As teen girls and grown women run to see Eclipse today, what messages about sex and gender will the third installment of the Twilight saga send them? I asked myself this during an early screening of the movie, and while you might expect the wait-until-marriage message from an author with a Mormon background, some of Eclipse's love lessons do surprise. If you haven't read the book, my observations will spoil the story, so keep reading at your own risk.
A man must protect a woman's virtue: "Stop trying to take your clothes off," Edward says midway through the movie. He's a traditional vampire, so he wants to marry Bella before they do the dangerous deed. Bella, on the other hand, is a modern-day Eve who couldn't care less about saving her soul. If the conservative message of the movie gets teen girls to think twice about having sex when they're not ready, that's great. But I could do without the implication that a woman will be damned for tasting the forbidden fruit of sex before marriage.
Immortal men and women can be physical equals: Fighting scenes take up much of Eclipse, and it struck me how male and female vampires battle on the same level. In addition, female vampires act as leaders. Victoria controls the army of newborns, Dakota Fanning's Jane gives the Volturi pack orders, and in the flashback scenes we learn about Civil War-era female vampires who acted as generals. It's all relatively refreshing.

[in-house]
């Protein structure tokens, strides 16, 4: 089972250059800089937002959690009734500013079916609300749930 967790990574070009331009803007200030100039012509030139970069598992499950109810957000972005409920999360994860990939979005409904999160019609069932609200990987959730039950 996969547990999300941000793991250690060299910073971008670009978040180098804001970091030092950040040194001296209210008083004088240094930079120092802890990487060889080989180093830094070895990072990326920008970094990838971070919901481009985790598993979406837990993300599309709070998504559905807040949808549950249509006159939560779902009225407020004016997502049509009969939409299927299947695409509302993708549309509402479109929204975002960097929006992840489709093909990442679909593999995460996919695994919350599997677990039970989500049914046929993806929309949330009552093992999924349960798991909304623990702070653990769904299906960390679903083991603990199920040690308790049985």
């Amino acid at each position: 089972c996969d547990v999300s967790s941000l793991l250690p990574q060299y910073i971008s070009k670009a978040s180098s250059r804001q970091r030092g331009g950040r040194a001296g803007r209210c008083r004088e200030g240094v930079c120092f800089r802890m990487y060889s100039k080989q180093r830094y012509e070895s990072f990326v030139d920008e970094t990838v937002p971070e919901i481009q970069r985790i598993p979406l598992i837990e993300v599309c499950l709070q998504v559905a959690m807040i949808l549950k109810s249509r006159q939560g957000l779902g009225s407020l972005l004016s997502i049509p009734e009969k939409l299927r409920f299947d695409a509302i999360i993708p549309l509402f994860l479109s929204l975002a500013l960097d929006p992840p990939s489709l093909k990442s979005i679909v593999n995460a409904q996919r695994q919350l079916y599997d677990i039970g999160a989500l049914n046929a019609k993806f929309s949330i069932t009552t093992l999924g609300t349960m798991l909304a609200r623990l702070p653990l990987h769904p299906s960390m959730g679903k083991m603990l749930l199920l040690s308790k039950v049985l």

For two more lessons, read more.
Sex is a reliable weapon for women: In Eclipse, women use their sex appeal to get what they want. Maria and Victoria get control of their respective newborns by making them their lovers — and these men are just pawns in their partners' quests for power. Bella does it too. When she needs something urgent from Jacob, she makes out with him passionately, even though she already accepted Edward's proposal. True feelings or not, we get the idea that Bella has no other way to talk some sense into Jacob.
A controlling boyfriend is just showing his love: Edward acts as fragile Bella's bodyguard. He messes with her truck so she can't leave her house (it's for her own good), asks her to stay in his car on another occasion, and disapproves of her friendship with Jacob. Throughout the movie Edward evolves a bit, but in real life, some of his actions would surely be considered abusive deal breakers. In Eclipse, we're supposed to see them as gallantly protective.
Be sure to check out BuzzSugar's review of Eclipse!